One of the reasons so few American households have regular cleaning ladies is that they are extremely expensive. As I was preparing to move out of my house in California in 2003, I contacted several cleaning ladies…two independents and one cleaning firm…to give me bids on cleaning my house after the furniture was removed so that the new owner would have a nice clean home to move into. It was not a particularly large house, mind you, but a one story suburban ranch house with three small bedrooms, two very small bathrooms, living room, kitchen and a dining room just barely big enough for the table, 6 chairs and china cabinet. And it wasn’t particularly dirty, either---it had been thoroughly cleaned before the first open house, and then kept up as strangers traipsed in and out, trying to decide whether or not it was worth nearly half a million dollars to them. Dutifully, the cleaning ladies visited and took notes and submitted their quotes…all of them $350, give or take a few bucks. Now this was for cleaning an empty house…no furniture to dust or polish, no carpets to vacuum, no dirty dishes to wash, no laundry or ironing (which American cleaning ladies don’t do anyway), no windows…$350…R2 450…to clean two bathrooms, wipe down the walls and woodwork, and wash the floors of an empty house…that’s nearly double what I was earning for a day’s work as the executive assistant to the Vice President of the Legal Department of a Silicon Valley high tech firm! And, believe it or not, one of these women actually tried to convince me it was more difficult to clean an empty house than one full of dusty furniture and dirty carpets!
Those few Americans I know who do have cleaning ladies are funny about them…more than once I have extended an invitation to a colleague for a cuppa after work, only to have it declined with the explanation “The cleaning lady is coming tomorrow…can we go out tomorrow night instead?” Now, that might not make any sense to a South African, but to an American, no further explanation was needed…the cleaning lady was coming so my friend had to hurry home and clean the house up before she got there… heaven forbid that the cleaning lady should see the house in a mess!
Americans are raised with a work ethic that says we should be able to do it all ourselves…you are a weakling, a sluggard, a layabout, a failure as a worthwhile person if you don’t. So, if you have a regular or frequent cleaning lady, you’d better be prepared to explain to your colleagues and friends why. Did you just have a baby? Is your arm broken? Are you crippled with arthritis? Have you suddenly gone blind or developed a terminal allergy to cleaning solutions? No? Then what’s your excuse for not scrubbing your own dirt (and your husband’s and your kids’ as well)? You say you work a 40 to 50 hour week plus another 10 hours of commuting each week as well? So what? Who doesn’t? Unless you are approaching or have entered the executive ranks or have 14 children (in which case someone is going to ask you why the kids aren’t doing the housework and saving you all that money), most Americans are going to take issue with your having a cleaning lady. If they can juggle all of the demands of contemporary life and still find a way to wash their own kitchen floors, just exactly what is wrong with you that you can’t do it too?
Whew! Am I happy to be in South Africa where the regular visits of a domestic worker who will do laundry and windows in addition to the floors and bathrooms is part of the domestic landscape. In America I stopped buying clothing that required ironing because I simply didn’t have time to set up all the ironing gear, iron the clothes, then take the gear all down and store it again…and I didn’t have the space to leave it all set up. In America I practically stopped cooking, relying instead on frozen meals that could be microwaved because, even though I had the time to cook, my dishwasher wasn’t big enough to handle the icky pots and pans and, because I didn’t get home from work until 7 pm (and had to get up at 5:30 in the morning to do it all again), I didn’t have time to cook and wash up. In America I had an embarrassingly large collection of underclothes, outerclothes, bedclothes, kitchen and bath towels…because at any given time, half or more of them were in the laundry, waiting to be washed, folded, or stored away. In America you could write your name in the dust on my coffee table and it was a good thing I had hardwood floors because the vacuum was stored so far back in the hall closet that it practically needed a rescue expedition to bring it out into the light of day. My daily routine began at 5:30 every morning, and by the time I arrived home, microwaved dinner and consumed it, and had my evening shower, it was 9 pm and time to get enough sleep to get up in the morning and do it all over again. Housework came after such things as paying the bills, grocery shopping, washing enough clothes to get through the following week, and making sure the bathrooms and kitchen did not lapse into a condition that would bring the Department of Health down upon me…when on earth was I going to do housework?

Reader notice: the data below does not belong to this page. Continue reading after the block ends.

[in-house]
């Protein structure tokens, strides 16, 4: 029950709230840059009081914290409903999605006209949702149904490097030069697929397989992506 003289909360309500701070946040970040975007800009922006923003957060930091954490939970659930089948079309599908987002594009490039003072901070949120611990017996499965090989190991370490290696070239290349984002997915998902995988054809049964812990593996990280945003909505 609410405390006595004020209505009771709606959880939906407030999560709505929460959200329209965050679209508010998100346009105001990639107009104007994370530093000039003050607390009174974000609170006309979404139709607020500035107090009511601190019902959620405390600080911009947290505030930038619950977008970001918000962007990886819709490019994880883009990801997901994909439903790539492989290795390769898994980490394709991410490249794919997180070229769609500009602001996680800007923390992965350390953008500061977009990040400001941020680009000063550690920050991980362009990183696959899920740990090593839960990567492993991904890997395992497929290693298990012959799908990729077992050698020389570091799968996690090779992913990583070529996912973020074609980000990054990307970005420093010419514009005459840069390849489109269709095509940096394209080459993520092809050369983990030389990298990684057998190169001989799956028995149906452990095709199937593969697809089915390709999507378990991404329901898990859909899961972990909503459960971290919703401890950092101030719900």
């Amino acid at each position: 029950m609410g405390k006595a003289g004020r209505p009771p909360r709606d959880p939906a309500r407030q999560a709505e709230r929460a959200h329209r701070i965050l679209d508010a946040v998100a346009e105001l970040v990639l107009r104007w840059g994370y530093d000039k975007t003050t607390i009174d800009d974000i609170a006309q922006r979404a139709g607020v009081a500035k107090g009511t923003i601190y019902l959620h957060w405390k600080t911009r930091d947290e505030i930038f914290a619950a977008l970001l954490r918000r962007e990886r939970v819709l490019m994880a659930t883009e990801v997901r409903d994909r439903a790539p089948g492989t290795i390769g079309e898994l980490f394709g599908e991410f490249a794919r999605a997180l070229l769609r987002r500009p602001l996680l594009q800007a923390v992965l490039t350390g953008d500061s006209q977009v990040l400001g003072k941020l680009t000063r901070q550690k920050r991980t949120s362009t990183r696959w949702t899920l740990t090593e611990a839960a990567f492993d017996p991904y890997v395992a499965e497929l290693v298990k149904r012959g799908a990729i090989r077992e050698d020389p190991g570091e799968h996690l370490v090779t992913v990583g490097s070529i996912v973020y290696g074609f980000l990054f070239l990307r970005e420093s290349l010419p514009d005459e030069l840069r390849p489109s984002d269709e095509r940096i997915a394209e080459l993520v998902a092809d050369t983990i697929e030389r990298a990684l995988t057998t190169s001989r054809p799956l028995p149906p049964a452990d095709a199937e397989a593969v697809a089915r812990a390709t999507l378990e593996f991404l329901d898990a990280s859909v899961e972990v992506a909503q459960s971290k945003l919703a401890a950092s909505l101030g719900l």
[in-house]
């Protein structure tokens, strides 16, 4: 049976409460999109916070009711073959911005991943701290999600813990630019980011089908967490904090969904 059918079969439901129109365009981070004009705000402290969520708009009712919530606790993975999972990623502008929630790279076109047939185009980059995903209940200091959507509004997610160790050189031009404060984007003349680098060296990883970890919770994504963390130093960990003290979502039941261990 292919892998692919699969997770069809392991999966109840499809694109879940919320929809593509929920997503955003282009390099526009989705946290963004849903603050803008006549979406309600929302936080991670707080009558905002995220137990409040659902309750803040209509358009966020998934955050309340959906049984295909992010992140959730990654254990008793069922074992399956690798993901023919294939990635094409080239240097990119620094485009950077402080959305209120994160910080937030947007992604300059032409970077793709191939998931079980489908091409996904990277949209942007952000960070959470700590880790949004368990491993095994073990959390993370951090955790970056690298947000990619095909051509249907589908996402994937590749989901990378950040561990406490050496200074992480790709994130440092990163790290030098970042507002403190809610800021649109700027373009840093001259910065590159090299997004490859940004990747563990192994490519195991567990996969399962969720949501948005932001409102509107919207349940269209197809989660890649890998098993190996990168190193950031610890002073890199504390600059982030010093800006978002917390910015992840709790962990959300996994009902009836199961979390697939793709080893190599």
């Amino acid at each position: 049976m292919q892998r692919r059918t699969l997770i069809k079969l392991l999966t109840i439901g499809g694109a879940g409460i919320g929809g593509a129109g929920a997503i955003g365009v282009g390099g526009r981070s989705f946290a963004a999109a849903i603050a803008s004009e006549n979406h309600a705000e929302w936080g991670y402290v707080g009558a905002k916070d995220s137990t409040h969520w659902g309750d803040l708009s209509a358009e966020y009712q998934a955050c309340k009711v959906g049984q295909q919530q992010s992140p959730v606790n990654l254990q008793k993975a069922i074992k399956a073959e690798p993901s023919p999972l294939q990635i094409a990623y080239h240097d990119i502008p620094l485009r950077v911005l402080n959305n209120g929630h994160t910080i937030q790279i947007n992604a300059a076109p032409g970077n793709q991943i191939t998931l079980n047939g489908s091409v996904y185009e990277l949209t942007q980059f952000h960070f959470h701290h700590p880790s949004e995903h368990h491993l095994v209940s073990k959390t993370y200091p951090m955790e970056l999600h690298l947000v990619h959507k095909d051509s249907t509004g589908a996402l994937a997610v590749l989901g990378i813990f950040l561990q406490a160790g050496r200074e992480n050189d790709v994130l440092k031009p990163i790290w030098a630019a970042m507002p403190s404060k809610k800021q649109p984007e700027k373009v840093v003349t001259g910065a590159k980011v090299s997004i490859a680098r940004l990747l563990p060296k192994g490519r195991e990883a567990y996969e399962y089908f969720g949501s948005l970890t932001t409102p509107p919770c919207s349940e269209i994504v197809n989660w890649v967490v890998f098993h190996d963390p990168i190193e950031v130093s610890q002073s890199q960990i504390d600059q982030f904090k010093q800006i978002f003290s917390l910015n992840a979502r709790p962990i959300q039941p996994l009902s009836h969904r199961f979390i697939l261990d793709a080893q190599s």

Having a maid has transformed my life…I buy shirts that need ironing! I cook Chicken Picatta!. I buy fresh fruits and veggies that need peeling! I eat things that leave a mark if they spill on my clothes, like beetroot and curry. I have less than half the clothes that I had in California and don’t miss a thing, my bathrooms and kitchen are spotless at least twice a week, and my coffee table doesn’t even know what dust is! My maid washes windows, she irons, she polishes furniture…and when we got ourselves a little dog, she told me to get some dog shampoo and she would wash him too! She gets worried if she walks in and doesn’t find dirty dishes in the sink or if the laundry hamper is empty “Don’t you need me, Mem?” she asks. I wish I could employ her every day, but my husband has me on a budget and twice a week is all I can afford…but I live for those two days! I pay her 25% more than the going rate, drive her to her minibus taxi stand each afternoon, and plan my “messy” cooking for the nights before her work days. She goes shopping with me and points out the correct cleaning products to buy, helps me determine the best values, even suggests things to buy and the stores in which to find the items I am seeking. We have lunch together and tell stories about our families and our lives and she is as much my friend as my employee, and she is a true blessing in my life.
I love South Africa and I love my maid!
Note: The maid referred to in this entry died in a domestic violence incident three months after this was originally published.